Objective: Secondary prevention programs such as cardiovascular rehabilitation significantly decrease the burden of cardiovascular disease, yet are under-used. The most successful strategy to promote cardiovascular rehabilitation utilization is systematic referral with a patient-provider discussion. This study investigated: (i) the elements of patient-provider discussions related to patient cardiovascular rehabilitation enrollment, and (ii) the frequency and correlates of these discussion elements.
Design/participants: This was a prospective study of cardiovascular patients and their healthcare providers. Discussions about "secondary prevention" were audio-recorded. Utterances were coded using the Roter Interaction Analysis System. Two months later, cardiovascular rehabilitation enrollment was ascertained.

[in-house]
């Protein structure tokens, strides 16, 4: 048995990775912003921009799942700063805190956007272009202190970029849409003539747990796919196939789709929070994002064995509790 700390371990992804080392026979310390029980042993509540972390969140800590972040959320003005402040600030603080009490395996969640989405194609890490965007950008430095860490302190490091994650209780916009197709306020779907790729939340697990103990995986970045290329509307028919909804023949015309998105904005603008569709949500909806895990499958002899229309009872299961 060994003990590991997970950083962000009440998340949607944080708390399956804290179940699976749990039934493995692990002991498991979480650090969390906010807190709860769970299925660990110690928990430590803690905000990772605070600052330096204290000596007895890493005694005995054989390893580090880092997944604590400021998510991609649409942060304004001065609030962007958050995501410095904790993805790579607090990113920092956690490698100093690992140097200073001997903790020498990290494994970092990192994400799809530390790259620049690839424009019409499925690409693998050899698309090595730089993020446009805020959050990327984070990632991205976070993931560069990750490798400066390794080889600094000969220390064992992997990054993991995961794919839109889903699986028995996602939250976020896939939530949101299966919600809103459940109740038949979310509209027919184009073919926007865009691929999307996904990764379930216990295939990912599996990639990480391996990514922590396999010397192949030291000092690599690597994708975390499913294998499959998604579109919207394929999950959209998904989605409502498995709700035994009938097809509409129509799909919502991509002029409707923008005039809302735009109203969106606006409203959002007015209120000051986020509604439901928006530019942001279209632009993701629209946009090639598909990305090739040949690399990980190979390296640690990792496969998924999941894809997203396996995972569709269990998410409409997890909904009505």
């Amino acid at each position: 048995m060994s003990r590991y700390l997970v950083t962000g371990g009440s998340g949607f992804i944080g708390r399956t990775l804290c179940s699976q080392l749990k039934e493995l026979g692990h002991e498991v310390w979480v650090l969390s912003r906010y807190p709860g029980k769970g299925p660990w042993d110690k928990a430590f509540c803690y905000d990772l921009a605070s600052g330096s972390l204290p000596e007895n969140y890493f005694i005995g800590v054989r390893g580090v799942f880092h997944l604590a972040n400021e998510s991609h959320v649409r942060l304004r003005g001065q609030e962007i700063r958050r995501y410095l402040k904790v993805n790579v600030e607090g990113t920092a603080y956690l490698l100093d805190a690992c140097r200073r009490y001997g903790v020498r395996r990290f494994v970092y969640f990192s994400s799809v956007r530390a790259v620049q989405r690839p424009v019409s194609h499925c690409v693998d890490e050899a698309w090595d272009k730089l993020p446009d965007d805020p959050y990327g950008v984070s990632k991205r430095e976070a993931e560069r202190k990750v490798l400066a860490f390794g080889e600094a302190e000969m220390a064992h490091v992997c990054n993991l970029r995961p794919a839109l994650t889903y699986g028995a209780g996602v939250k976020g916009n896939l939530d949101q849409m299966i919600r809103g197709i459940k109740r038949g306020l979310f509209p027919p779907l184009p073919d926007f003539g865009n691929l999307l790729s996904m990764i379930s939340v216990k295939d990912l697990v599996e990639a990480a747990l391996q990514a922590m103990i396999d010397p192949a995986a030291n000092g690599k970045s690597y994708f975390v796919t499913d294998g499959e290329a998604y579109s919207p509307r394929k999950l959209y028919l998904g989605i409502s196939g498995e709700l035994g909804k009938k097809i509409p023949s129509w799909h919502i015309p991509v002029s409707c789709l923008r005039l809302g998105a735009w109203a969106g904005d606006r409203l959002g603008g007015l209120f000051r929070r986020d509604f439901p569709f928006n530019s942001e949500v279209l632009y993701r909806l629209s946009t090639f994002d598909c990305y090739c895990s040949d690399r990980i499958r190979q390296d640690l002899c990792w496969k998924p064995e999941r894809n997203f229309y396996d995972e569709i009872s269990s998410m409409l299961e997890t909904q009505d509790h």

Results: Discussions between 26 healthcare providers and 50 patients were recorded, of whom 27 (54.0%) enrolled in cardiovascular rehabilitation. Participants were significantly more likely to enroll in cardiovascular rehabilitation when their healthcare providers offered less reassurance and optimism (odds ratio (OR) = 0.81), and when the patient asked more questions related to lifestyle (OR = 4.98). These were not common.
Conclusion: While caution is warranted due to the number of comparisons undertaken such that associations observed may be chance associations, these novel findings suggest that not overstating the beneficial effects of acute treatment, and allowing patients more time to ask questions about needed lifestyle changes should be investigated in future research.